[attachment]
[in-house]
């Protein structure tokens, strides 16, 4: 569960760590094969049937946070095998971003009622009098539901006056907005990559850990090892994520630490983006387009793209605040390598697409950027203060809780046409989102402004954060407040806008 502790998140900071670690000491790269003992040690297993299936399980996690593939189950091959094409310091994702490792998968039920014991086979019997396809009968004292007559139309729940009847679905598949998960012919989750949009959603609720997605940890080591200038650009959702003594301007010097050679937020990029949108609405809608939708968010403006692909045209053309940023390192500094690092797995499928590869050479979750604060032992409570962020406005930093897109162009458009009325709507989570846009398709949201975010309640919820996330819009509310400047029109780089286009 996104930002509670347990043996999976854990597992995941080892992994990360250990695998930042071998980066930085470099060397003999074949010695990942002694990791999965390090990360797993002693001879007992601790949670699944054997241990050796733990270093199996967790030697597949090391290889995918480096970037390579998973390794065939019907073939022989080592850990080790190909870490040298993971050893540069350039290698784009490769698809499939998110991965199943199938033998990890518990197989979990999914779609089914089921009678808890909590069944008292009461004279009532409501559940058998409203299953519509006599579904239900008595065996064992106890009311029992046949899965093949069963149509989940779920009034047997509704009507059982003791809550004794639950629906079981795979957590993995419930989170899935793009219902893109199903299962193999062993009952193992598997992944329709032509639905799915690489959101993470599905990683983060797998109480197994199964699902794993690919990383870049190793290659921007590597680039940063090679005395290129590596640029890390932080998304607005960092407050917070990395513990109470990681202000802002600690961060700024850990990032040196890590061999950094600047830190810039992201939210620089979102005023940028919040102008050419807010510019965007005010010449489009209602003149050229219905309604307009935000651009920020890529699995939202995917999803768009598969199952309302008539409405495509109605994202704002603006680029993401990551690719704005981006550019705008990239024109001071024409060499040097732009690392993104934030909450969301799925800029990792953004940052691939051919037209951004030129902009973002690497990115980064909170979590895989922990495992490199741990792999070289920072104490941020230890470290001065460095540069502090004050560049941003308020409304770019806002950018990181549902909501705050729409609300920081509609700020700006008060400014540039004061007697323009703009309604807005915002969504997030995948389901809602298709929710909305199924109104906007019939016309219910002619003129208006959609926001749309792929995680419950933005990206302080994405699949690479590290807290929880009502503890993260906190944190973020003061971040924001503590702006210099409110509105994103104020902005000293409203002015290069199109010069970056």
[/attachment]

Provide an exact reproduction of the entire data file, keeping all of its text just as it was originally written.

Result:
[in-house]
């Protein structure tokens, strides 16, 4: 569960760590094969049937946070095998971003009622009098539901006056907005990559850990090892994520630490983006387009793209605040390598697409950027203060809780046409989102402004954060407040806008 502790998140900071670690000491790269003992040690297993299936399980996690593939189950091959094409310091994702490792998968039920014991086979019997396809009968004292007559139309729940009847679905598949998960012919989750949009959603609720997605940890080591200038650009959702003594301007010097050679937020990029949108609405809608939708968010403006692909045209053309940023390192500094690092797995499928590869050479979750604060032992409570962020406005930093897109162009458009009325709507989570846009398709949201975010309640919820996330819009509310400047029109780089286009 996104930002509670347990043996999976854990597992995941080892992994990360250990695998930042071998980066930085470099060397003999074949010695990942002694990791999965390090990360797993002693001879007992601790949670699944054997241990050796733990270093199996967790030697597949090391290889995918480096970037390579998973390794065939019907073939022989080592850990080790190909870490040298993971050893540069350039290698784009490769698809499939998110991965199943199938033998990890518990197989979990999914779609089914089921009678808890909590069944008292009461004279009532409501559940058998409203299953519509006599579904239900008595065996064992106890009311029992046949899965093949069963149509989940779920009034047997509704009507059982003791809550004794639950629906079981795979957590993995419930989170899935793009219902893109199903299962193999062993009952193992598997992944329709032509639905799915690489959101993470599905990683983060797998109480197994199964699902794993690919990383870049190793290659921007590597680039940063090679005395290129590596640029890390932080998304607005960092407050917070990395513990109470990681202000802002600690961060700024850990990032040196890590061999950094600047830190810039992201939210620089979102005023940028919040102008050419807010510019965007005010010449489009209602003149050229219905309604307009935000651009920020890529699995939202995917999803768009598969199952309302008539409405495509109605994202704002603006680029993401990551690719704005981006550019705008990239024109001071024409060499040097732009690392993104934030909450969301799925800029990792953004940052691939051919037209951004030129902009973002690497990115980064909170979590895989922990495992490199741990792999070289920072104490941020230890470290001065460095540069502090004050560049941003308020409304770019806002950018990181549902909501705050729409609300920081509609700020700006008060400014540039004061007697323009703009309604807005915002969504997030995948389901809602298709929710909305199924109104906007019939016309219910002619003129208006959609926001749309792929995680419950933005990206302080994405699949690479590290807290929880009502503890993260906190944190973020003061971040924001503590702006210099409110509105994103104020902005000293409203002015290069199109010069970056």